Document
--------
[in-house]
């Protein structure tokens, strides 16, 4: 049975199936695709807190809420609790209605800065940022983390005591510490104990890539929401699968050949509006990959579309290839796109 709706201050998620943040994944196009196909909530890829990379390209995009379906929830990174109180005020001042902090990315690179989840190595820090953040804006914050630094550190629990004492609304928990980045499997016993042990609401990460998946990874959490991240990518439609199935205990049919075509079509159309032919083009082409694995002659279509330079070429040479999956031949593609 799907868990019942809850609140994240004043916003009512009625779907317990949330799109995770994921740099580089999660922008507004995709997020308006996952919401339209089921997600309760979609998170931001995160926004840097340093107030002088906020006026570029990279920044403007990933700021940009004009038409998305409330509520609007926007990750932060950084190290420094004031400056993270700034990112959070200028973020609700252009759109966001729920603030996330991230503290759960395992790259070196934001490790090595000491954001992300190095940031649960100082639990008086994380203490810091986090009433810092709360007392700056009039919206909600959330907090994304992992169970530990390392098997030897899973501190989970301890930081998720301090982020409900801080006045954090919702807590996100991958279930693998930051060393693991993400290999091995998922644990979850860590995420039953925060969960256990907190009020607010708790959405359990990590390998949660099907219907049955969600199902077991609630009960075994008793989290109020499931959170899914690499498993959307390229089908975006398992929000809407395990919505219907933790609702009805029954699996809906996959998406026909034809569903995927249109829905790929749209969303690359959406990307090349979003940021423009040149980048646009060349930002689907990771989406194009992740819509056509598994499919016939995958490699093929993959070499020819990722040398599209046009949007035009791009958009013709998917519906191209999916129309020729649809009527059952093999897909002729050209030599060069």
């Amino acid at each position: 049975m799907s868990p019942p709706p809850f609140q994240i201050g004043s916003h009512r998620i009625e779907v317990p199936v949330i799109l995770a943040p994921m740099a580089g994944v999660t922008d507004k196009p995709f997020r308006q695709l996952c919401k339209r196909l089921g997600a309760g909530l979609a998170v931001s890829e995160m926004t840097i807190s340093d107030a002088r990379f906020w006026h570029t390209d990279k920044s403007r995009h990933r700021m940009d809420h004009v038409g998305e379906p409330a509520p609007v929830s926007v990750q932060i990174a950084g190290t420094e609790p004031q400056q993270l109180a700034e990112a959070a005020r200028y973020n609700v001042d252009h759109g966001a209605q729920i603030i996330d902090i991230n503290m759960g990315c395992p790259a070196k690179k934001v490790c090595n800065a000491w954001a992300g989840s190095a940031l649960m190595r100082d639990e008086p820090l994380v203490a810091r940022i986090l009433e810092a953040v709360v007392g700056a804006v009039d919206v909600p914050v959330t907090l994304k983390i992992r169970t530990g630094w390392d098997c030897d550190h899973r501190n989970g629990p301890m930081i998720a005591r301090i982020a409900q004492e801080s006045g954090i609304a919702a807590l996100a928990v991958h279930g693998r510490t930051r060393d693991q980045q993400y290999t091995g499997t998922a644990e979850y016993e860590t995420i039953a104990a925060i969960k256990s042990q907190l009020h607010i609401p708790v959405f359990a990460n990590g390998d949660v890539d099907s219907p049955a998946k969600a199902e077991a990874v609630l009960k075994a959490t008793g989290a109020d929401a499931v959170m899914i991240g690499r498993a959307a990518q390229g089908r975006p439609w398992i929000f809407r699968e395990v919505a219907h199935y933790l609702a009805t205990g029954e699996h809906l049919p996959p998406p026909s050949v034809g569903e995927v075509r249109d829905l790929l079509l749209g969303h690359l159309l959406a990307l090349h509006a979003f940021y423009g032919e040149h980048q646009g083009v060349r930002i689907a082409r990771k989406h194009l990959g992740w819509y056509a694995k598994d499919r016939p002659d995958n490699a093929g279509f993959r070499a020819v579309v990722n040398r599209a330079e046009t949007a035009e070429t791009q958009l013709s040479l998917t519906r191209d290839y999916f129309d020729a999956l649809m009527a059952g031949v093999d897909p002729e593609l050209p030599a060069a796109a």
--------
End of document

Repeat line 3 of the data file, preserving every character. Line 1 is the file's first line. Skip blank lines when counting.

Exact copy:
């Amino acid at each position: 049975m799907s868990p019942p709706p809850f609140q994240i201050g004043s916003h009512r998620i009625e779907v317990p199936v949330i799109l995770a943040p994921m740099a580089g994944v999660t922008d507004k196009p995709f997020r308006q695709l996952c919401k339209r196909l089921g997600a309760g909530l979609a998170v931001s890829e995160m926004t840097i807190s340093d107030a002088r990379f906020w006026h570029t390209d990279k920044s403007r995009h990933r700021m940009d809420h004009v038409g998305e379906p409330a509520p609007v929830s926007v990750q932060i990174a950084g190290t420094e609790p004031q400056q993270l109180a700034e990112a959070a005020r200028y973020n609700v001042d252009h759109g966001a209605q729920i603030i996330d902090i991230n503290m759960g990315c395992p790259a070196k690179k934001v490790c090595n800065a000491w954001a992300g989840s190095a940031l649960m190595r100082d639990e008086p820090l994380v203490a810091r940022i986090l009433e810092a953040v709360v007392g700056a804006v009039d919206v909600p914050v959330t907090l994304k983390i992992r169970t530990g630094w390392d098997c030897d550190h899973r501190n989970g629990p301890m930081i998720a005591r301090i982020a409900q004492e801080s006045g954090i609304a919702a807590l996100a928990v991958h279930g693998r510490t930051r060393d693991q980045q993400y290999t091995g499997t998922a644990e979850y016993e860590t995420i039953a104990a925060i969960k256990s042990q907190l009020h607010i609401p708790v959405f359990a990460n990590g390998d949660v890539d099907s219907p049955a998946k969600a199902e077991a990874v609630l009960k075994a959490t008793g989290a109020d929401a499931v959170m899914i991240g690499r498993a959307a990518q390229g089908r975006p439609w398992i929000f809407r699968e395990v919505a219907h199935y933790l609702a009805t205990g029954e699996h809906l049919p996959p998406p026909s050949v034809g569903e995927v075509r249109d829905l790929l079509l749209g969303h690359l159309l959406a990307l090349h509006a979003f940021y423009g032919e040149h980048q646009g083009v060349r930002i689907a082409r990771k989406h194009l990959g992740w819509y056509a694995k598994d499919r016939p002659d995958n490699a093929g279509f993959r070499a020819v579309v990722n040398r599209a330079e046009t949007a035009e070429t791009q958009l013709s040479l998917t519906r191209d290839y999916f129309d020729a999956l649809m009527a059952g031949v093999d897909p002729e593609l050209p030599a060069a796109a």